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   Chapter 14 No.14

Two Little Confederates By Thomas Nelson Page Characters: 12185

Updated: 2017-12-06 00:03

The next day was Sunday. The General and Hugh had but one day to stay. They were to leave at daybreak the following morning. They thoroughly enjoyed their holiday; at least the boys knew that Hugh did. They had never known him so affable with them. They did not see much of the General, after breakfast. He seemed to like to stay "stuck up in the house" all the time, talking to Cousin Belle; the boys thought this due to his lameness. Something had occurred, the boys didn't understand just what; but the General was on an entirely new footing with all of them, and their Cousin Belle was in some way concerned in the change. She did not any longer run from the General, and it seemed to them as though everyone acted as if he belonged to her. The boys did not altogether like the state of affairs. That afternoon, however, he and their Cousin Belle let the boys go out walking with them, and he was just as hearty as he could be; he made them tell him all about capturing the deserter, and about catching the hogs, and everything they did. They told him all about their "Robbers' Cave," down in the woods near where an old house had stood. It was between two ravines near a spring they had found. They had fixed up the "cave" with boards and old pieces of carpet "and everything," and they told him, as a secret, how to get to it through the pines without leaving a trail. He had to give the holy pledge of the "Brotherhood" before this could be divulged to him; but he took it with a solemnity which made the boys almost forgive the presence of their Cousin Belle. It was a little awkward at first that she was present; but as the "Constitution" provided only as to admitting men to the mystic knowledge, saying nothing about women, this difficulty was, on the General's suggestion, passed over, and the boys fully explained the location of the spot, and how to get there by turning off abruptly from the path through the big woods right at the pine thicket,-and all the rest of the way.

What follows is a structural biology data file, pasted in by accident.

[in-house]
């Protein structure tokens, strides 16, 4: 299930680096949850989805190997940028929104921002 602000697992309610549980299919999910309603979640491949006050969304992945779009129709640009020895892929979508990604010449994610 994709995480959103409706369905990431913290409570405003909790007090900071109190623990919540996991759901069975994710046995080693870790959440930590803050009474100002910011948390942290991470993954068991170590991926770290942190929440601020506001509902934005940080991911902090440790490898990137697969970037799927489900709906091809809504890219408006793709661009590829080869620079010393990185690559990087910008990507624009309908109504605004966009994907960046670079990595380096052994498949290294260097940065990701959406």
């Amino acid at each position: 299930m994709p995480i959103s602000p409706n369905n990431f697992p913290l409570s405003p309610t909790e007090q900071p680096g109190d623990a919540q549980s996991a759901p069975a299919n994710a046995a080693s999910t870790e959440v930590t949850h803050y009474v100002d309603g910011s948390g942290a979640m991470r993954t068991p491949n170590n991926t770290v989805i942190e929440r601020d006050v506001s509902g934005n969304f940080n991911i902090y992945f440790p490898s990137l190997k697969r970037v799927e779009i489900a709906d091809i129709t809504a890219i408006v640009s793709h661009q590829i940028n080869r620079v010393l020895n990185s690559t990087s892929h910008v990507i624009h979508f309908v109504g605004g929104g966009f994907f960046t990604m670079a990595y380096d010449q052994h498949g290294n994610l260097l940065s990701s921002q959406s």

"'Tain't a 'sure-enough' cave," explained Willy; "but it's 'most as good as one. The old rock fire-place is just like a cave."

"The gullies are so deep you can't get there except that one way," declared Frank.

"Even the Yankees couldn't find you there," asserted Willy.

"I don't believe anybody could, after that; but I trust they will never have to try," laughed their Cousin Belle, with an anxious look in her bright eyes at the mere thought.

That night they were at supper, about eight o'clock, when something out-of-doors attracted the attention of the party around the table. It was a noise,-a something indefinable, but the talk and mirth stopped suddenly, and everybody listened.

There was a call, and the hurried steps of some one running, just outside the door, and Lucy Ann burst into the room, her face ashy pale.

"The yard's full o' mens-Yankees," she gasped, just as the General and Hugh rose from the table.

"How many are there?" asked both gentlemen.

"They's all 'roun' the house ev'y which a-way."

The General looked at his sweetheart. She came to his side with a cry.

"Go up stairs to the top of the house," called the boys' mother.

"We can hide you; come with us," said the boys.

"Go up the back way, Frank 'n' Willy, to you-all's den," whispered Lucy Ann.

"That's where we are going," said the boys as she went out.

"You all come on!" This to the General and Hugh.

"The rest of you take your seats," said the boys' mother.

All this had occupied only a few seconds. The soldiers followed the boys out by a side-door and dashed up the narrow stairs to the second-story just as a thundering knocking came at the front door. It was as dark as pitch, for candles were too scarce to burn more than one at a time.

"You run back," said Hugh to the boys, as they groped along. "There are too many of us. I know the way."

But it was too late; the noise down stairs told that the enemy was already in the house!